Anyone who owned the original Playstation, a Nintendo 64 or a Sega Mega drive back in the day will remember the platformer craze.
The likes of Sonic the Hedgehog, Mario 64, Rayman, Spyro the Dragon and Banjo-Kazooie dominated the market for years, with their protagonists achieving iconic status along the way.
While platformers haven’t completely disappeared from the gaming landscape, it’s become overcrowded with open world adventures and Triple-A shooters, launching a brand new game of this type carries a few risks. Yooka-Laylee, Rare’s “spiritual successor” Banjo-Kazooie finds itself in this position and tries to recreate much of its inspiration’s wit and brilliance. But how successful is t?
Yooka-Laylee Review – New heroes wrapped in nostalgia
Banjo-Kazooie fans may remember the iconic bird and bear duo; Yooka-Laylee swaps them out for Yooka and Laylee, who are a male chameleon and a female bat respectively. Both are well designed and certainly have a 90’s era playful aesthetic to them.
Since Playtonic is made up of a lot of ex-Rare employees, it comes as no real surprise that much of Yooka-Laylee retains Banjo-Kazooie’s design elements. In layman’s terms what this means is that Yooka-Laylee might as well have just been called Banjo-Kazooie 4 with everything from the art style, the font, the structure and sounds being immediately familiar to anyone who has played a Banjo-Kazooie game before.
This makes sense since Yooka-Laylee banks a lot of its appeal on nostalgia. Its Kickstarter campaign goal of racked up £1,000,000 in 21 hours, making it the fastest videogame in the crowd-funding site’s history at the time to reach that figure. This means a lot of players out there may be tempted to look at Yooka Laylee through rose-tinted goggles. Strip those away and start nitpicking, and players may notice some painfully obvious flaws.
Yooka-Laylee Review – Platforming Purist
First, the good news: players who take to platformers mostly for the skill they require are in for a rollicking good time. Yooka is able to jump, run, roll and glide with Laylee providing flight assistance. Yooka has a basic spin attack, but that’s about it in the aggression department. This isn’t Ratchet and Clank with its myriad gadgets and weapons; it’s a pure unadulterated “90’s platformer” from top to toe and honestly it feels refreshing.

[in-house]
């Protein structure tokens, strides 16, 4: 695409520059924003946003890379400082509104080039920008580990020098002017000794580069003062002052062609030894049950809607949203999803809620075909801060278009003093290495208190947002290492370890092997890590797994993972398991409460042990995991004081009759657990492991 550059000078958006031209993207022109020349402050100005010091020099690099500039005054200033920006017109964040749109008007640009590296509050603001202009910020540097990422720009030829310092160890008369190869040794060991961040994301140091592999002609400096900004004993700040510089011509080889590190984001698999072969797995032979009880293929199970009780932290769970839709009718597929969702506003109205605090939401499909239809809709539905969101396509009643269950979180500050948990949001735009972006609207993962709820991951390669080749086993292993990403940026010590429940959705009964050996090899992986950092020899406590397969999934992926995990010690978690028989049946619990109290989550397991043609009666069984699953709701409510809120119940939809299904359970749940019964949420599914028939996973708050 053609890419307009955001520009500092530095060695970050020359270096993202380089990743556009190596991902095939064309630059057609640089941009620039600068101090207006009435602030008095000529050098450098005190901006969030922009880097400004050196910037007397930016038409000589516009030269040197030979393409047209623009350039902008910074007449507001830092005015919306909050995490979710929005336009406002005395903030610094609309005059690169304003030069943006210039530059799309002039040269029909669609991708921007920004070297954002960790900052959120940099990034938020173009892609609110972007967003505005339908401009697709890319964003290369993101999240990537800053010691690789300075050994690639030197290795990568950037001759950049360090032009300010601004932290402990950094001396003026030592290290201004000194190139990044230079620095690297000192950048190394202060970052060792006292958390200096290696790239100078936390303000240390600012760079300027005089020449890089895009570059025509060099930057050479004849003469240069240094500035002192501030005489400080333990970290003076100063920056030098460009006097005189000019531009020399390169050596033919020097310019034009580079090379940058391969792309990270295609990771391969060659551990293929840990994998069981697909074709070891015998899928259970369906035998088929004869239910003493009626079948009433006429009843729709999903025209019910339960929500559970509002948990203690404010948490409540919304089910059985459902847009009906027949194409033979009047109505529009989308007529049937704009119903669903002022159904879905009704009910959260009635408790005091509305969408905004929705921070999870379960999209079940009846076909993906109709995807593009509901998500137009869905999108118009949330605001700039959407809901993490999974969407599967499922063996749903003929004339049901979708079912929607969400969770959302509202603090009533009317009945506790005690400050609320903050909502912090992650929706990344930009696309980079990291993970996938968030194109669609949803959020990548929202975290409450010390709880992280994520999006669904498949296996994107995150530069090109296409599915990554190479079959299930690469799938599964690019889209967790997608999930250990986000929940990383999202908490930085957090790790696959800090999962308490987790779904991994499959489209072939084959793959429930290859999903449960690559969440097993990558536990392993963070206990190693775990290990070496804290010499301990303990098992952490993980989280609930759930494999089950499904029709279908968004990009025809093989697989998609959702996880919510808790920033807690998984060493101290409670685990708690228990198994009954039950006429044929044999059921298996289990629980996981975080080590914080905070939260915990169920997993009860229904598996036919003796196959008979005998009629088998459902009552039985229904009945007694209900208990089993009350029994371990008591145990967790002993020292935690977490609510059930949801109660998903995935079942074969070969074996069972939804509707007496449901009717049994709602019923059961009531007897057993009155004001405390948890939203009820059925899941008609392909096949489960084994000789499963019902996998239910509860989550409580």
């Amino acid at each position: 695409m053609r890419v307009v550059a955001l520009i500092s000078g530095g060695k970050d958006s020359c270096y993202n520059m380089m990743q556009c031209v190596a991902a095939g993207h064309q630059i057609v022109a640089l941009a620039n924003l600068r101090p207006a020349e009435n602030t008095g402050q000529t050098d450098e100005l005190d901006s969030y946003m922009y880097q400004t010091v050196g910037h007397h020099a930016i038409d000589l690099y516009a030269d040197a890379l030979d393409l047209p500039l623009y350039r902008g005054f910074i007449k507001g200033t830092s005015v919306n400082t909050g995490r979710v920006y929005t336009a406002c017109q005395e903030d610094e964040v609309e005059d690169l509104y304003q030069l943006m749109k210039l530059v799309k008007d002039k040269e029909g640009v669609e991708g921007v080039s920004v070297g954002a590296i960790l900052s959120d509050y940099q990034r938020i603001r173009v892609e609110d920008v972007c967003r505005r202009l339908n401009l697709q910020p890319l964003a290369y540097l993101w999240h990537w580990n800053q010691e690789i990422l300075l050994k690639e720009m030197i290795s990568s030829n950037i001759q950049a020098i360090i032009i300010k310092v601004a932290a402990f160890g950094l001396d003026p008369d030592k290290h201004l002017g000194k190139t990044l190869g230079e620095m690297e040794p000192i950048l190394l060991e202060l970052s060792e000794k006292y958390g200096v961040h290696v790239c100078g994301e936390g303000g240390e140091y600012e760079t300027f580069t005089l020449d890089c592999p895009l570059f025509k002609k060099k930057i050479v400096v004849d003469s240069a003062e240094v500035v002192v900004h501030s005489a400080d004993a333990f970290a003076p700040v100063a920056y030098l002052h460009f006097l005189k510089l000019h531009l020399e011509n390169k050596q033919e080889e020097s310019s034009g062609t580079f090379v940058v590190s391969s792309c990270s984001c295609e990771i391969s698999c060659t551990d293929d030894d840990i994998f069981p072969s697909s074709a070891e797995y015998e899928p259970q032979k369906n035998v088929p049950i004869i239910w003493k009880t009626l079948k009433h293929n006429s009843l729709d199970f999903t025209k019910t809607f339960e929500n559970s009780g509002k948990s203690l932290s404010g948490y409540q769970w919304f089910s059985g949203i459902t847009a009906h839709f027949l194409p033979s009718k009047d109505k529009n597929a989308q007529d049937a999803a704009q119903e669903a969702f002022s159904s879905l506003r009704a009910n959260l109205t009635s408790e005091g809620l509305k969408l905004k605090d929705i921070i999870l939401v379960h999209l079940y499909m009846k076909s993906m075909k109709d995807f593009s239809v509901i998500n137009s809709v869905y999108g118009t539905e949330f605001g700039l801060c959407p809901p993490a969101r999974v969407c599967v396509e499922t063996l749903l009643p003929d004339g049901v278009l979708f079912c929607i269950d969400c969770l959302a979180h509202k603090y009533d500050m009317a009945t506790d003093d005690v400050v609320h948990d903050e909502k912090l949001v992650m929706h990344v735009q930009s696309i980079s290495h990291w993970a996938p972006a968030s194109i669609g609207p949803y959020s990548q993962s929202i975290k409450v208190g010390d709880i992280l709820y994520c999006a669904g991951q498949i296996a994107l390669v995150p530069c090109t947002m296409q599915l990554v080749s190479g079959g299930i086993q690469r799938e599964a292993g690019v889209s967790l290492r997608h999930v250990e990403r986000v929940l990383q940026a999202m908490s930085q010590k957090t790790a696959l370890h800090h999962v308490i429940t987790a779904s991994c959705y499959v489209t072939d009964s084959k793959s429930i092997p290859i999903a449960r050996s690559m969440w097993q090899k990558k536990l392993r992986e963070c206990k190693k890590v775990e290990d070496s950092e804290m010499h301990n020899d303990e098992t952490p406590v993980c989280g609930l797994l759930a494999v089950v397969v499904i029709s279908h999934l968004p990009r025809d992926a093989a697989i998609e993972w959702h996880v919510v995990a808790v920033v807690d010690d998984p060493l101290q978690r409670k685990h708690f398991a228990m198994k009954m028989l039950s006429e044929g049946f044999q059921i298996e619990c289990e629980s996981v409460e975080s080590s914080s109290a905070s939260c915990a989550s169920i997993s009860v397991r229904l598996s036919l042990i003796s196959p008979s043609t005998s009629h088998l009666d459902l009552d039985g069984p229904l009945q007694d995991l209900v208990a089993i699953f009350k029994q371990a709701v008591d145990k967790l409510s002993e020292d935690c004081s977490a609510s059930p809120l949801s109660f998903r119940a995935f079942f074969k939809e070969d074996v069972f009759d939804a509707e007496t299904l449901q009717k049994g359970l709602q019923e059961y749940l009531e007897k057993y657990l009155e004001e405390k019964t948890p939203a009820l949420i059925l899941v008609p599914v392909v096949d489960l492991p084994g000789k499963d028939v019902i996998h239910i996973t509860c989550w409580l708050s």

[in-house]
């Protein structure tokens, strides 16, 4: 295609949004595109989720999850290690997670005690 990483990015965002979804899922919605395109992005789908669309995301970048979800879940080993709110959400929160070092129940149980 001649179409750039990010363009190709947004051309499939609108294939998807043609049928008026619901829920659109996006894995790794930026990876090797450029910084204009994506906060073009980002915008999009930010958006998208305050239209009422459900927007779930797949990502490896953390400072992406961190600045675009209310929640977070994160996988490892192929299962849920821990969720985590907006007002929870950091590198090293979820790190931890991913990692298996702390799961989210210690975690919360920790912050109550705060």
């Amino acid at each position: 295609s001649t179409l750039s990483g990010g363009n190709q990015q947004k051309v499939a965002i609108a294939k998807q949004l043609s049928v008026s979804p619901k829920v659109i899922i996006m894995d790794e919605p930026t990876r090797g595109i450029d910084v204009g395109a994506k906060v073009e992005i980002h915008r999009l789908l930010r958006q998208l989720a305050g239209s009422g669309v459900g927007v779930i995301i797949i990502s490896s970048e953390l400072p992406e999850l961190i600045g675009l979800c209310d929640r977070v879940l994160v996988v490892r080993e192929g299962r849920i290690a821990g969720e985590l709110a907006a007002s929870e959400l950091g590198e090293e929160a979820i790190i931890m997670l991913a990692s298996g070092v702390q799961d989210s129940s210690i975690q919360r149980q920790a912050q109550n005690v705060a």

Yooka and Laylee’s quest involves the search for “Pagies”, talking pages from a special book that has the ability to control the entire universe.
The duo venture out from their home in Shipwreck Creek and must explore Grand Tomes, book worlds conjured up by the Pagies in a bid to stop the antagonists, Capital B and Dr Quack, from collecting all of the world’s literature and reselling it at a profit.
That’s it, really; Yooka and Laylee have to go out into the world via Grand Tomes to collect pages of an omnipotent book to save the day from a profit hungry corporation. Not the worst storyline to be fair but when combined with the pun-filled writing and often cringe-worthy text based dialogue, it could be off putting to some gamers. A younger audience will definitely find this easier to digest.
Yooka-Laylee Review – Jump between the worlds
The game features 5 worlds filled with a diverse range of enemies and multiple challenges to face. The aforementioned Pagies are supplemented with Quills, Ghost Writers, Play Coins and Mollycools (Molecules used to transform Yooka) as collectibles and if you’re obsessed with collecting everything the game has to offer, you’ll be kept busy for ages.
Each of the game’s worlds are charming in their own way with the game’s visual style providing more than enough eye candy to appreciate. The worlds are quite large with a fair amount of exploration and adventuring to be had throughout. The challenges and platforming are also consistent and players can unlock new abilities by purchasing them from a shady salesman that’s quite appropriately, a snake.
Yooka-Laylee doesn’t hand-hold like many modern era titles, so there’s a lot to figure out for yourself in your search for the ever elusive Pagies.
Now the bad news: Yooka-Laylee’s biggest flaw however lies with the substandard camera control. Instead of opting for full freedom of movement everywhere, the camera often locks itself into specific points of view which feel annoyingly stiff or rigid at the best of times. For a platformer, camera control is one of the most important aspects and Yooka-Laylee’s is unfortunately a pain in the neck.
In addition to the normal single player story mode, Yooka-Laylee features a retro arcade mode with a variety of games to play. The arcade also exists in the main story mode and is maintained by a lovable 8-bit polygonal dinosaur called Rextro. His arcade machines provide a welcome distraction from the usual platforming and exploration.
Yooka-Laylee Review – Verdict
Overall, Yooka-Laylee is a game that’s meant to be enjoyed with your nostalgia goggles on. There’s more than enough content on offer to keep you busy for multiple hours. The game’s world, characters, puzzles, challenges, collectibles and charm earns it a spot in any self-respecting gamer’s collection. It’s not a Triple-A title and it’s not as refined as it should be but it’s a great reminder as to why the platformer genre was so popular back in the day. While it may not be for everyone, fans of Banjo-Kazooie or the platformer genre will definitely enjoy the game.